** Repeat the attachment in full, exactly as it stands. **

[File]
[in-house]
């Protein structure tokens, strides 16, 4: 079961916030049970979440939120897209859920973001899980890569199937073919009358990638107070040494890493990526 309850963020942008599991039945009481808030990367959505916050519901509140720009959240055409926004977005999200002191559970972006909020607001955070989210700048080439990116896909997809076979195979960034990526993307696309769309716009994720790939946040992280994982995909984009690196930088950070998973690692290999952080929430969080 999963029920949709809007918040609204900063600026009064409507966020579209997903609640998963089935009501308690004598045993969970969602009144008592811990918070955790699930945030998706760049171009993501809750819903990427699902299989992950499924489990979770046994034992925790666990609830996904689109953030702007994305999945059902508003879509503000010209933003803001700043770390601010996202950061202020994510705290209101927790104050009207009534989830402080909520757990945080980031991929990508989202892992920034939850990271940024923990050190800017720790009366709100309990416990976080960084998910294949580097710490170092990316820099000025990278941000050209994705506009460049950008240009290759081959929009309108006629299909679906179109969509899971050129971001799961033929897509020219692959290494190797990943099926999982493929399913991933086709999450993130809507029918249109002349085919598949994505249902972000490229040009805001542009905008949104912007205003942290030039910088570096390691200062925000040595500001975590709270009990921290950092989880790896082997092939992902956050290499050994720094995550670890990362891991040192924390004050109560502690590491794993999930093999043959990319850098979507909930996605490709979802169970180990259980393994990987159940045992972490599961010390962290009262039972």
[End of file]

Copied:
[in-house]
């Protein structure tokens, strides 16, 4: 079961916030049970979440939120897209859920973001899980890569199937073919009358990638107070040494890493990526 309850963020942008599991039945009481808030990367959505916050519901509140720009959240055409926004977005999200002191559970972006909020607001955070989210700048080439990116896909997809076979195979960034990526993307696309769309716009994720790939946040992280994982995909984009690196930088950070998973690692290999952080929430969080 999963029920949709809007918040609204900063600026009064409507966020579209997903609640998963089935009501308690004598045993969970969602009144008592811990918070955790699930945030998706760049171009993501809750819903990427699902299989992950499924489990979770046994034992925790666990609830996904689109953030702007994305999945059902508003879509503000010209933003803001700043770390601010996202950061202020994510705290209101927790104050009207009534989830402080909520757990945080980031991929990508989202892992920034939850990271940024923990050190800017720790009366709100309990416990976080960084998910294949580097710490170092990316820099000025990278941000050209994705506009460049950008240009290759081959929009309108006629299909679906179109969509899971050129971001799961033929897509020219692959290494190797990943099926999982493929399913991933086709999450993130809507029918249109002349085919598949994505249902972000490229040009805001542009905008949104912007205003942290030039910088570096390691200062925000040595500001975590709270009990921290950092989880790896082997092939992902956050290499050994720094995550670890990362891991040192924390004050109560502690590491794993999930093999043959990319850098979507909930996605490709979802169970180990259980393994990987159940045992972490599961010390962290009262039972």